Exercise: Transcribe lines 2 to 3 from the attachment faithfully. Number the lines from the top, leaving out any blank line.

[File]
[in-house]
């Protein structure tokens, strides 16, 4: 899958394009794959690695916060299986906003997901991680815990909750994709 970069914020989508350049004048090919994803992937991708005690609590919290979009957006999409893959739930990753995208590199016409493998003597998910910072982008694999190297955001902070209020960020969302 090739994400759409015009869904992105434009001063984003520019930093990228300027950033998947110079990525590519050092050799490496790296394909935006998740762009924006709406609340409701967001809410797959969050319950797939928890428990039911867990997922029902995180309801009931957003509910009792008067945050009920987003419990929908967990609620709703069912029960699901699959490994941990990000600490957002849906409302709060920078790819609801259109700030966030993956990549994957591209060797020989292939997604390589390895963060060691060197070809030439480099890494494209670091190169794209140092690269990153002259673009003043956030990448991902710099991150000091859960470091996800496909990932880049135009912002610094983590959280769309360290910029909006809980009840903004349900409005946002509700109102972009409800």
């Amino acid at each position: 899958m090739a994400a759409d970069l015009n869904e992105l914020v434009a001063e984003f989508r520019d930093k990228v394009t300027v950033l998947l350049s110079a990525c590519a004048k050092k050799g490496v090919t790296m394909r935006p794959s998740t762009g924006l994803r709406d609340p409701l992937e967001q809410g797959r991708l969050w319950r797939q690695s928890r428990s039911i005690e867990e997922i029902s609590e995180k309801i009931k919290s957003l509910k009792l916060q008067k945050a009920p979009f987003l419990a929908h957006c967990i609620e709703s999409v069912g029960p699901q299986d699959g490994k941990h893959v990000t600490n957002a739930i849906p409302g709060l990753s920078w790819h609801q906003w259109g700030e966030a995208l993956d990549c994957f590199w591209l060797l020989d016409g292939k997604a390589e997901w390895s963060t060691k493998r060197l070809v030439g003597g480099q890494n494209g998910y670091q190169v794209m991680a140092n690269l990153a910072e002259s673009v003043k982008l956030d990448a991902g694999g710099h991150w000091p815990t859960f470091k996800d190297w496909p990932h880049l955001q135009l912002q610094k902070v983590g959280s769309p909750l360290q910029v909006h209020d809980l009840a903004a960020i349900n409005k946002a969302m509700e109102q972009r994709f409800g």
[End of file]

């Protein structure tokens, strides 16, 4: 899958394009794959690695916060299986906003997901991680815990909750994709 970069914020989508350049004048090919994803992937991708005690609590919290979009957006999409893959739930990753995208590199016409493998003597998910910072982008694999190297955001902070209020960020969302 090739994400759409015009869904992105434009001063984003520019930093990228300027950033998947110079990525590519050092050799490496790296394909935006998740762009924006709406609340409701967001809410797959969050319950797939928890428990039911867990997922029902995180309801009931957003509910009792008067945050009920987003419990929908967990609620709703069912029960699901699959490994941990990000600490957002849906409302709060920078790819609801259109700030966030993956990549994957591209060797020989292939997604390589390895963060060691060197070809030439480099890494494209670091190169794209140092690269990153002259673009003043956030990448991902710099991150000091859960470091996800496909990932880049135009912002610094983590959280769309360290910029909006809980009840903004349900409005946002509700109102972009409800």
């Amino acid at each position: 899958m090739a994400a759409d970069l015009n869904e992105l914020v434009a001063e984003f989508r520019d930093k990228v394009t300027v950033l998947l350049s110079a990525c590519a004048k050092k050799g490496v090919t790296m394909r935006p794959s998740t762009g924006l994803r709406d609340p409701l992937e967001q809410g797959r991708l969050w319950r797939q690695s928890r428990s039911i005690e867990e997922i029902s609590e995180k309801i009931k919290s957003l509910k009792l916060q008067k945050a009920p979009f987003l419990a929908h957006c967990i609620e709703s999409v069912g029960p699901q299986d699959g490994k941990h893959v990000t600490n957002a739930i849906p409302g709060l990753s920078w790819h609801q906003w259109g700030e966030a995208l993956d990549c994957f590199w591209l060797l020989d016409g292939k997604a390589e997901w390895s963060t060691k493998r060197l070809v030439g003597g480099q890494n494209g998910y670091q190169v794209m991680a140092n690269l990153a910072e002259s673009v003043k982008l956030d990448a991902g694999g710099h991150w000091p815990t859960f470091k996800d190297w496909p990932h880049l955001q135009l912002q610094k902070v983590g959280s769309p909750l360290q910029v909006h209020d809980l009840a903004a960020i349900n409005k946002a969302m509700e109102q972009r994709f409800g």